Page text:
Face off – a semiotic technology study of software for making deepfakes
Deepfakes, an algorithm that transposes the face of one person onto the face of another person in images and film, is a digital technology that may fundamentally alter our belief in visual modality and thus presents alarming consequences for an image-centric culture. Not only are these face-translations now so advanced that it is virtually impossible for people to tell that they are fake – this technology is also becoming accessible to laypersons who, with little or no computer skills, can use them for all kinds of purposes, including criminal intentions like revenge porn and identity theft. It is therefore timely and crucial to explore the semiotic potential of deepfakes.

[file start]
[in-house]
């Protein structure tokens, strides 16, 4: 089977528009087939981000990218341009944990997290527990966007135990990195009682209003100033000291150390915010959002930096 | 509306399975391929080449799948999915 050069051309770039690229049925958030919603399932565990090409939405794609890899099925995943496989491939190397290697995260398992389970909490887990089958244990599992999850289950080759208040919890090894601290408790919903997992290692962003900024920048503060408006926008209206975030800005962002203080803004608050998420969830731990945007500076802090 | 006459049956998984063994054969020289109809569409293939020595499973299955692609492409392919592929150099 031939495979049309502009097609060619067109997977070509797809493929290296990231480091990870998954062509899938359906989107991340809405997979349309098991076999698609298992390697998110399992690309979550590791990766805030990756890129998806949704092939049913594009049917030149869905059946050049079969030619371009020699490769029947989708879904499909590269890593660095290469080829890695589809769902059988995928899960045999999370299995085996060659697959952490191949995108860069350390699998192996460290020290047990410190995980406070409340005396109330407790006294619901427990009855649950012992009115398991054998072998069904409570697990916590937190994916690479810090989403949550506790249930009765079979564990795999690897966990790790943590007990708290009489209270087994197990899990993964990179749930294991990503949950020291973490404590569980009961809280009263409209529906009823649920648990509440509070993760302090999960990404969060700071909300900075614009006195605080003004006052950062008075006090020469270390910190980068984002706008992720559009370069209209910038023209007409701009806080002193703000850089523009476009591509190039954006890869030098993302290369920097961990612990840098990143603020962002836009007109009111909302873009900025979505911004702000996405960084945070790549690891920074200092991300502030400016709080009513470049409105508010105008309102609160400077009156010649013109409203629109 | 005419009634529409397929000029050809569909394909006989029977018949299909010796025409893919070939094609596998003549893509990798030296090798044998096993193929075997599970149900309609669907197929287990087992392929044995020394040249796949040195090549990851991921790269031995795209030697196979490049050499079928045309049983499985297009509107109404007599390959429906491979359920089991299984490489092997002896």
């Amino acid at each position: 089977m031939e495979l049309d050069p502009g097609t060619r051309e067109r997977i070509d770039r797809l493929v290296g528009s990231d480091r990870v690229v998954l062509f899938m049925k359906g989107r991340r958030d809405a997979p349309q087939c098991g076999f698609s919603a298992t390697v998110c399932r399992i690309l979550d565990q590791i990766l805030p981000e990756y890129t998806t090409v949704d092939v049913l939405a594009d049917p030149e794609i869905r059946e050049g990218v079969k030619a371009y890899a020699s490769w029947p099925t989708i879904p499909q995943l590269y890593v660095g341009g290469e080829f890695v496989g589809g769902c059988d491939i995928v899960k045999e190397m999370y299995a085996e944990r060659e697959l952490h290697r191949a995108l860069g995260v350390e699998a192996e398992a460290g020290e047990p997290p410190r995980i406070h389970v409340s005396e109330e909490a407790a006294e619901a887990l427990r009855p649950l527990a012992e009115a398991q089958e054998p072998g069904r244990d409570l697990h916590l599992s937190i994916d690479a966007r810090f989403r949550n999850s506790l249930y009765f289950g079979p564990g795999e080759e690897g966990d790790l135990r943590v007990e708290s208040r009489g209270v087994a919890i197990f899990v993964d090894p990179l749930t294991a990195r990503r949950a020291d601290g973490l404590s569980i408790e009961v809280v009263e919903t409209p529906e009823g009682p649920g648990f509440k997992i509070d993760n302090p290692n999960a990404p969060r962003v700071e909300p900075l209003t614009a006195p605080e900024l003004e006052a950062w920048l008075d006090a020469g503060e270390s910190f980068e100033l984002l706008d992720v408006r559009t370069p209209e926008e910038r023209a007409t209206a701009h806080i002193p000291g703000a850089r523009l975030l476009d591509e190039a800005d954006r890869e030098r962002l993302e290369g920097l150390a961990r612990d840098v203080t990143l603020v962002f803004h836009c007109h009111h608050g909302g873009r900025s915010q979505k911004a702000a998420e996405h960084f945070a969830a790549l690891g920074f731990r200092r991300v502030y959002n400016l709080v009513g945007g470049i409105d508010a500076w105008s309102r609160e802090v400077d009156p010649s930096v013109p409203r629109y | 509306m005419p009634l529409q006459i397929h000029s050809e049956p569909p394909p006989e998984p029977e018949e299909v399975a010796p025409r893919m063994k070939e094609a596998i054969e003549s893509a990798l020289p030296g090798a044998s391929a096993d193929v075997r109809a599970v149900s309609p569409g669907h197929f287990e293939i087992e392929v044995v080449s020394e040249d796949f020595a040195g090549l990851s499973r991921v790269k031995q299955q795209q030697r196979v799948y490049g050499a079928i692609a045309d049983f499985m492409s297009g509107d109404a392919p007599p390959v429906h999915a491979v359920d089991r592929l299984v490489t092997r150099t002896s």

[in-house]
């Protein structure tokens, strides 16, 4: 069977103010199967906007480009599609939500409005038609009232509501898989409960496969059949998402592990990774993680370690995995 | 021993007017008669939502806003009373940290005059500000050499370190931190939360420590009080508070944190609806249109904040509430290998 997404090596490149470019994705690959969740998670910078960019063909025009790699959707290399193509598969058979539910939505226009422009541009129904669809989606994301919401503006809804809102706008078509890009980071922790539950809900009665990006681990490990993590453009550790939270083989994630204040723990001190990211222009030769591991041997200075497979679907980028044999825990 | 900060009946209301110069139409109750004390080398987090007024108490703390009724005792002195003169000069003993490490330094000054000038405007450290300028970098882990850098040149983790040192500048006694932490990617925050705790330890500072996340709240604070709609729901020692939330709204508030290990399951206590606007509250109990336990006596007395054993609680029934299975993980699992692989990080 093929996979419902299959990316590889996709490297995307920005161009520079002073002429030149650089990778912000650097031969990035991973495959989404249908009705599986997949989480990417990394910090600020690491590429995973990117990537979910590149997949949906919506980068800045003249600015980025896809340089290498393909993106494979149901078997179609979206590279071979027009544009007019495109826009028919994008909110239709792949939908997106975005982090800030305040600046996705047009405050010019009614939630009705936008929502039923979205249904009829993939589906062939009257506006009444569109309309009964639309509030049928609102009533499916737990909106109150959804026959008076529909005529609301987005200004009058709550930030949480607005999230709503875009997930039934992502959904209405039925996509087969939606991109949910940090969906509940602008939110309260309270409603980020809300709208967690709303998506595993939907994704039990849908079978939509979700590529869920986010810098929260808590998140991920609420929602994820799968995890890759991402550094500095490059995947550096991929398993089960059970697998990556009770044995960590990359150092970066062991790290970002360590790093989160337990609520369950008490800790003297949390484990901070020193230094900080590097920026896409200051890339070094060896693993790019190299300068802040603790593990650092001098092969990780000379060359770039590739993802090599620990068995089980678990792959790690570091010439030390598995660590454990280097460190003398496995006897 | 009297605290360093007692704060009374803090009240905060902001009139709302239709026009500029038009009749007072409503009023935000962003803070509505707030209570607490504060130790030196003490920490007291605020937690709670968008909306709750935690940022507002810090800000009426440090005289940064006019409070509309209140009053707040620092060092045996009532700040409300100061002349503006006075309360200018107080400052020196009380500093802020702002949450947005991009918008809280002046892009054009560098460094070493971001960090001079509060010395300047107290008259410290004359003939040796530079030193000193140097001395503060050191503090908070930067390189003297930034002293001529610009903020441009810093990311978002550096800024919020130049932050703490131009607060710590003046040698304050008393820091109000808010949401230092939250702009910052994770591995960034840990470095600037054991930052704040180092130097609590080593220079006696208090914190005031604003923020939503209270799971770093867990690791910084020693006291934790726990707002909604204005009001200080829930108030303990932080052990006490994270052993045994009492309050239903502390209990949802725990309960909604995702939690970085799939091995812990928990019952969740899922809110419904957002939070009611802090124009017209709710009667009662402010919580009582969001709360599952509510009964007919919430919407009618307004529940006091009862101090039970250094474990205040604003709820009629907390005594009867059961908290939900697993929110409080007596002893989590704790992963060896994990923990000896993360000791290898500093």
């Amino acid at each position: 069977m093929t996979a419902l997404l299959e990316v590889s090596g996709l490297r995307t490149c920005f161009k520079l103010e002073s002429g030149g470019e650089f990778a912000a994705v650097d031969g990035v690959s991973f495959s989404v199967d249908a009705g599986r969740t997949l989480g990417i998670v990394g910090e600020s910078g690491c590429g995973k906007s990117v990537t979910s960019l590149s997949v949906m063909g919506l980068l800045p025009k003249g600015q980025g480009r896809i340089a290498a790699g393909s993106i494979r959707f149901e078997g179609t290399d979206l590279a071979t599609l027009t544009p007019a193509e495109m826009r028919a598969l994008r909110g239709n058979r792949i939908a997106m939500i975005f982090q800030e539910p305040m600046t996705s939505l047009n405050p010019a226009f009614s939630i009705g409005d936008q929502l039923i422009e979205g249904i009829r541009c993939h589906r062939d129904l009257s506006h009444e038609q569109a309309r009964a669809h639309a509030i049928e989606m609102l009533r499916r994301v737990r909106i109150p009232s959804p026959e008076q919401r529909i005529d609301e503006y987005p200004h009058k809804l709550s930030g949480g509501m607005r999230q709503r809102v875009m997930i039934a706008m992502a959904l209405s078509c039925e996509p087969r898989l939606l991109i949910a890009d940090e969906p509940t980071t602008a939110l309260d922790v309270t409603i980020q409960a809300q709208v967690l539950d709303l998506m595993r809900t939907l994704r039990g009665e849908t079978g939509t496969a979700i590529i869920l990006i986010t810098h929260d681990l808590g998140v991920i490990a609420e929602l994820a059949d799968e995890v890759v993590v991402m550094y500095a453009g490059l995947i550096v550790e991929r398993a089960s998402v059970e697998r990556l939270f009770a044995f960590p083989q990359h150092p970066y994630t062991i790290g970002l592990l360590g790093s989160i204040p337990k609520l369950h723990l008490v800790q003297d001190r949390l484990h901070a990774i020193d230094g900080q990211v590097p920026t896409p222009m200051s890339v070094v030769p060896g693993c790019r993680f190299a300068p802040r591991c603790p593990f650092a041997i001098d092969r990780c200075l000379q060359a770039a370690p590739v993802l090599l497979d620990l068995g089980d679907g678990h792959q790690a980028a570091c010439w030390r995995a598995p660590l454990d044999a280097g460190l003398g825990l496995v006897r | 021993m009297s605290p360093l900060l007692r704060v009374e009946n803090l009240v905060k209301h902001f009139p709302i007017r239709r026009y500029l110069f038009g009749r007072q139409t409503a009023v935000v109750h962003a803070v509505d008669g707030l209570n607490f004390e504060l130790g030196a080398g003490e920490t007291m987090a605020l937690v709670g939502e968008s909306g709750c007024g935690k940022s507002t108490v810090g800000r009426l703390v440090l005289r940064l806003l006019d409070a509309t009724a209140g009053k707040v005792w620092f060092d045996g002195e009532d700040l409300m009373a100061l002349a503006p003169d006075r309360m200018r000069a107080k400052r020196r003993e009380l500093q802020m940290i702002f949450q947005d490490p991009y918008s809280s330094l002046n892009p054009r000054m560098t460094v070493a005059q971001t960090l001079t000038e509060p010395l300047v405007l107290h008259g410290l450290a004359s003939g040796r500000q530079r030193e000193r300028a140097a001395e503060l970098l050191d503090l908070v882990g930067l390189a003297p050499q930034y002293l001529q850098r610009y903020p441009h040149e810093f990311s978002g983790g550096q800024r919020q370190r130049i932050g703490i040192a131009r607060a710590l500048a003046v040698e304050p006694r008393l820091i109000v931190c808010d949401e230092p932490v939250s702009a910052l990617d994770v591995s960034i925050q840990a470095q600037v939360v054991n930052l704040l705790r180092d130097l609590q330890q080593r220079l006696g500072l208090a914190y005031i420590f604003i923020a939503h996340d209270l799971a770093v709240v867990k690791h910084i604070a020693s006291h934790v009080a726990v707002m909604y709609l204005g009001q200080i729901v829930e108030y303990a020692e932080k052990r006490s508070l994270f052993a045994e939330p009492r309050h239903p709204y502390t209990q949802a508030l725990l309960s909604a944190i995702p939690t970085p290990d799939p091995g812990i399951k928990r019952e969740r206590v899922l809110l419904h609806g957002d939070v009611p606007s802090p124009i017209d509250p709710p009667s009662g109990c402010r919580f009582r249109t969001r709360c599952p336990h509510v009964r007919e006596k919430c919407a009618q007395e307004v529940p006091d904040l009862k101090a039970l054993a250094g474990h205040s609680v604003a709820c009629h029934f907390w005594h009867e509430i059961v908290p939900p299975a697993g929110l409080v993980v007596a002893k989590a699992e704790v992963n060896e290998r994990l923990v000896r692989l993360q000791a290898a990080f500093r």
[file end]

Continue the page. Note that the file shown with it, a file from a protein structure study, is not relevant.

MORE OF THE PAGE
This paper presents a semiotic technology perspective, i.e., the study of technology for meaning- making that is an emergent field in social semiotics, to report on findings from an ongoing study of how deepfake software is designed and used as a semiotic resource in erotic and political contexts. The paper advances the argument that the software is able to appropriate all signifiers of the face and their cultural history. Consequently, the semiotic operations of this technology prepare the ground for the problematic perspectives of synthetic facial imagery.
On this basis, the paper calls for a critical awareness of taking visual representations of current events at face value and considers how deepfake technology is embedded in unsound sharing practices of visual artefacts that tamper with the rich meaning potential of the face.